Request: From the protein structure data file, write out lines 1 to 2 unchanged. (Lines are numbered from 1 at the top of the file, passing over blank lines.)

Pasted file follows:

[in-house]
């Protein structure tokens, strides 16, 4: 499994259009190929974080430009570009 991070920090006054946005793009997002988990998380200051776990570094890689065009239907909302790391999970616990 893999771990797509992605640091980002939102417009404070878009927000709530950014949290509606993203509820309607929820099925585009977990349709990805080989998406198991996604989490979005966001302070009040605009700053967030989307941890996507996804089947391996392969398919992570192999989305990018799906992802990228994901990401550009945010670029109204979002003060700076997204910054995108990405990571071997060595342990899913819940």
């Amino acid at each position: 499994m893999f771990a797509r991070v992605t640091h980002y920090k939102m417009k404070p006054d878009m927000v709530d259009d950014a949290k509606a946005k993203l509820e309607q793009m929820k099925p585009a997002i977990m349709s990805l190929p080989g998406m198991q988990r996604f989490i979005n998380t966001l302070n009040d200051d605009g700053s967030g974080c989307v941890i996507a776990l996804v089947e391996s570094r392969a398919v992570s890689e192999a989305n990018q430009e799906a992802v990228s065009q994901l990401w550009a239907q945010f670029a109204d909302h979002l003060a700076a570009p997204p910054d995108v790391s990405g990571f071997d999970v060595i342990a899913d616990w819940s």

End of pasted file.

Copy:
[in-house]
């Protein structure tokens, strides 16, 4: 499994259009190929974080430009570009 991070920090006054946005793009997002988990998380200051776990570094890689065009239907909302790391999970616990 893999771990797509992605640091980002939102417009404070878009927000709530950014949290509606993203509820309607929820099925585009977990349709990805080989998406198991996604989490979005966001302070009040605009700053967030989307941890996507996804089947391996392969398919992570192999989305990018799906992802990228994901990401550009945010670029109204979002003060700076997204910054995108990405990571071997060595342990899913819940």